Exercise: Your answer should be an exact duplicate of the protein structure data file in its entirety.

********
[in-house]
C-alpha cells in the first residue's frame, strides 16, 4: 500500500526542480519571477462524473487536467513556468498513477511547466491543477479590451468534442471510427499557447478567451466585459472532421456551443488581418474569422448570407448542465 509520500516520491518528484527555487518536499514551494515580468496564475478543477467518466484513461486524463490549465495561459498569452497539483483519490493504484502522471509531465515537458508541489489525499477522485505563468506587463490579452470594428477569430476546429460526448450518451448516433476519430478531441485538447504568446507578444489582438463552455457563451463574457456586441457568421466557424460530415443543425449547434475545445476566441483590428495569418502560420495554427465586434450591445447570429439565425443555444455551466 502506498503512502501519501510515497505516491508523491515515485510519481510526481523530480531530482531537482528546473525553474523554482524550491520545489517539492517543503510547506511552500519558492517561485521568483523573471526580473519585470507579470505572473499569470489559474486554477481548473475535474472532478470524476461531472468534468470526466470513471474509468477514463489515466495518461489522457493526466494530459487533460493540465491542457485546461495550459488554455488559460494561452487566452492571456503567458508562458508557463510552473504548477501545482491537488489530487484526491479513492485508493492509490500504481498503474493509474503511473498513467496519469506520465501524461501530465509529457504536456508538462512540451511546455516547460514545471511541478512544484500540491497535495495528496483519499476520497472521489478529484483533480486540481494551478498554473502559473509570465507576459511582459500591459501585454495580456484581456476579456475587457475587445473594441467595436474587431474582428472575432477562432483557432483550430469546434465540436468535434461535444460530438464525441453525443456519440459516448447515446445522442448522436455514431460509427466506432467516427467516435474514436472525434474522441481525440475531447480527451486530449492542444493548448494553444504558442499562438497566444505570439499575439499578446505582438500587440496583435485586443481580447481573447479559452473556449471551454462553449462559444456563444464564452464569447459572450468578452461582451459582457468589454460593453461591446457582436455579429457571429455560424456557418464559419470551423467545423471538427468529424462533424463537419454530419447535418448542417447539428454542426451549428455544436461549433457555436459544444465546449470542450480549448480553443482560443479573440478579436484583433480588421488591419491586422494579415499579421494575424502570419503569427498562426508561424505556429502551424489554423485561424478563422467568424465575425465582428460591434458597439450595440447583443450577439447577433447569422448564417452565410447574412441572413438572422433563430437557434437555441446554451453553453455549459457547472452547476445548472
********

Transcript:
[in-house]
C-alpha cells in the first residue's frame, strides 16, 4: 500500500526542480519571477462524473487536467513556468498513477511547466491543477479590451468534442471510427499557447478567451466585459472532421456551443488581418474569422448570407448542465 509520500516520491518528484527555487518536499514551494515580468496564475478543477467518466484513461486524463490549465495561459498569452497539483483519490493504484502522471509531465515537458508541489489525499477522485505563468506587463490579452470594428477569430476546429460526448450518451448516433476519430478531441485538447504568446507578444489582438463552455457563451463574457456586441457568421466557424460530415443543425449547434475545445476566441483590428495569418502560420495554427465586434450591445447570429439565425443555444455551466 502506498503512502501519501510515497505516491508523491515515485510519481510526481523530480531530482531537482528546473525553474523554482524550491520545489517539492517543503510547506511552500519558492517561485521568483523573471526580473519585470507579470505572473499569470489559474486554477481548473475535474472532478470524476461531472468534468470526466470513471474509468477514463489515466495518461489522457493526466494530459487533460493540465491542457485546461495550459488554455488559460494561452487566452492571456503567458508562458508557463510552473504548477501545482491537488489530487484526491479513492485508493492509490500504481498503474493509474503511473498513467496519469506520465501524461501530465509529457504536456508538462512540451511546455516547460514545471511541478512544484500540491497535495495528496483519499476520497472521489478529484483533480486540481494551478498554473502559473509570465507576459511582459500591459501585454495580456484581456476579456475587457475587445473594441467595436474587431474582428472575432477562432483557432483550430469546434465540436468535434461535444460530438464525441453525443456519440459516448447515446445522442448522436455514431460509427466506432467516427467516435474514436472525434474522441481525440475531447480527451486530449492542444493548448494553444504558442499562438497566444505570439499575439499578446505582438500587440496583435485586443481580447481573447479559452473556449471551454462553449462559444456563444464564452464569447459572450468578452461582451459582457468589454460593453461591446457582436455579429457571429455560424456557418464559419470551423467545423471538427468529424462533424463537419454530419447535418448542417447539428454542426451549428455544436461549433457555436459544444465546449470542450480549448480553443482560443479573440478579436484583433480588421488591419491586422494579415499579421494575424502570419503569427498562426508561424505556429502551424489554423485561424478563422467568424465575425465582428460591434458597439450595440447583443450577439447577433447569422448564417452565410447574412441572413438572422433563430437557434437555441446554451453553453455549459457547472452547476445548472